Legacy notification system to be overhauled

In an open letter to charities Susan Acland-Hood, chief executive of the Courts and Tribunals Service, says the existing arrangement with Smee & Ford is not consistent with its legal duties

The government is to overhaul the system through which charities receive notifications when they have been left gifts in wills.

Under the existing system, the legacy information provider Smee & Ford offers charities a paid-for service to give them early notification when someone has left them a donation in a will.

But in an open letter to charities, published today, Susan Acland-Hood, chief executive of HM Courts and Tribunals Service, said that although this arrangement with Smee & Ford had been set up in good faith "HMCTS has since found that it is not consistent with the department’s legal duties".

As a result, she said, HMCTS was seeking help from charities to design a new system that it could run directly.

Representatives of the charity leaders body Acevo, the National Council for Voluntary Organisations, the Institute of Fundraising and the Institute of Legacy Management had been invited to join a working group examining the issue, she said.

"I recognise the value to charities of receiving early notification of bequests left in wills and we are committed to working alongside the sector to establish a new, sustainable arrangement that works for everyone," she said in a statement.

"Our decision to end our current arrangement with Smee & Ford is no reflection on the service provided by it, but comes as a result of an assessment of our legal position."

She said ensuring there was no disruption of the service would be a priority. HMCTS would work closely with the company to ensure continuity, Acland-Hood said, and would seek its views and expertise on options for a new arrangement.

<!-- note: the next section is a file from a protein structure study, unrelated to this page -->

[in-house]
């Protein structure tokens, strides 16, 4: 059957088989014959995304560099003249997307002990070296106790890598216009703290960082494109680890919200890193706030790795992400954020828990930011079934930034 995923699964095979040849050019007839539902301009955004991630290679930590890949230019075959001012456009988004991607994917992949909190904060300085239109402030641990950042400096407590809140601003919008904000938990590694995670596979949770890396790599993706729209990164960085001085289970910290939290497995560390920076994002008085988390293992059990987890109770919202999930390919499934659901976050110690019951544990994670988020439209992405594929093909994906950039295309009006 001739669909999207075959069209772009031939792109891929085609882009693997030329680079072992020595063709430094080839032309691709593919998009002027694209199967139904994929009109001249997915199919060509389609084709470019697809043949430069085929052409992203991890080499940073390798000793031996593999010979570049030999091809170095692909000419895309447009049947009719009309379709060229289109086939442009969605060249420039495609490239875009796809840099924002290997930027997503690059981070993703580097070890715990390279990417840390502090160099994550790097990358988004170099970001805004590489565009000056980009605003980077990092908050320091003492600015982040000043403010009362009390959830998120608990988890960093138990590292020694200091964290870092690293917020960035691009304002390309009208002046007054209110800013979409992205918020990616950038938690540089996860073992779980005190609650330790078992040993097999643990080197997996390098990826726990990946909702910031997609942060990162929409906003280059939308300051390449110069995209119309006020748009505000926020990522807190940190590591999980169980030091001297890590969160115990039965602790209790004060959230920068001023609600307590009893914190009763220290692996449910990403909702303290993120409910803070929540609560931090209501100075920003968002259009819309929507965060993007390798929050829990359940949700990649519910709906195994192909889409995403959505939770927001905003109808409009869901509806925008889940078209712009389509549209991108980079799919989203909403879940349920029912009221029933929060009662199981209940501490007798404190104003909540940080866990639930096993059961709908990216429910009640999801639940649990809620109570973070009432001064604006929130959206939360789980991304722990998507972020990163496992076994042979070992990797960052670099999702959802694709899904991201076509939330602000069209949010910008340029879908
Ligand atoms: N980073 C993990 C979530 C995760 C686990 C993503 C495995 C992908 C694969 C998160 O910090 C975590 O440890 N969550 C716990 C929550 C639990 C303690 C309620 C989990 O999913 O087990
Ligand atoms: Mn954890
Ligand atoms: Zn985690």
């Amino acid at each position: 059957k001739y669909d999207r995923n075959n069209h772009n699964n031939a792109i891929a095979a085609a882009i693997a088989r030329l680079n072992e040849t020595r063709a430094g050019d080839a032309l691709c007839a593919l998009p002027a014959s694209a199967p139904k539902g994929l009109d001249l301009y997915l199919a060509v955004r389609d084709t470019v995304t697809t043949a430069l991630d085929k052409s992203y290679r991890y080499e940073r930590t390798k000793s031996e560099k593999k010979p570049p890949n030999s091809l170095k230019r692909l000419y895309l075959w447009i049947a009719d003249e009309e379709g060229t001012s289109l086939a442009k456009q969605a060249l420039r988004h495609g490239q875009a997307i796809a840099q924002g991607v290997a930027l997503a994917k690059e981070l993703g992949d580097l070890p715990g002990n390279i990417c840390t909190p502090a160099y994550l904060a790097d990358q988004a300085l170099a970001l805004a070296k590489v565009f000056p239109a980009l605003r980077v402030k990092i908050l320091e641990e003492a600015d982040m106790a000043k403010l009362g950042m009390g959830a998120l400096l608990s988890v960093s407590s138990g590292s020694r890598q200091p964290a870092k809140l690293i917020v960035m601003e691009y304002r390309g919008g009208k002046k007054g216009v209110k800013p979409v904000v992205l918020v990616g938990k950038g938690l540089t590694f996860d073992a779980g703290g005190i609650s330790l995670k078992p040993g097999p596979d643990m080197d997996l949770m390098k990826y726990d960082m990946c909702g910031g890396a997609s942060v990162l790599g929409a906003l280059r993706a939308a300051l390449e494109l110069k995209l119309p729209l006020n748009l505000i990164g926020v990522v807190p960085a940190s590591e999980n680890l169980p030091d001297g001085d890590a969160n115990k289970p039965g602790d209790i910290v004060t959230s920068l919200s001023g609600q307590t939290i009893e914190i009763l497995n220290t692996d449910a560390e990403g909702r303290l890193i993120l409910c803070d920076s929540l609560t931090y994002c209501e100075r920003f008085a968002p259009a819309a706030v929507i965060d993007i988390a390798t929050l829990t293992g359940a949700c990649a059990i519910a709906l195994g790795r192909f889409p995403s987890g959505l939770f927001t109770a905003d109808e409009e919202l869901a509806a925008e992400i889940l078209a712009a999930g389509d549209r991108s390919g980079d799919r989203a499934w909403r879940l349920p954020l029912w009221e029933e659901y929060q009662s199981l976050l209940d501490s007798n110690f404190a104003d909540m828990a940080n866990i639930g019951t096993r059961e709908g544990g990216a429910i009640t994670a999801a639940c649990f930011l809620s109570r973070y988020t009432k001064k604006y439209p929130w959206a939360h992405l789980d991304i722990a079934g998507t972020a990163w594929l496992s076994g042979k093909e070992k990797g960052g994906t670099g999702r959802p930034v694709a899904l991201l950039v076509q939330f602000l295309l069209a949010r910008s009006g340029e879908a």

In the open letter, she said she wanted to reassure charities that the aim was to create an arrangement that worked for charities.

"We will ensure that all decisions are communicated as widely as possible to keep all charities informed of developments on this important issue," she said.

She added that more than 122,000 charitable bequests were found in wills in 2017 and her department would work closely with Smee & Ford over the six-month notice period to ensure there would be as little disruption as possible to the service.

More information would be available on the HMCTS website, she said.

A spokeswoman for Smee & Ford said the company would continue to provide the service until 31 July. 

"We will also be working with HMCTS to discuss future arrangements and we remain committed to providing the sector with these invaluable services in the longer term," she said. 

"We have received many messages of support this afternoon from the many charities who value our services and as always, we encourage feedback to drive further improvements both directly and via the channels relating to this review."

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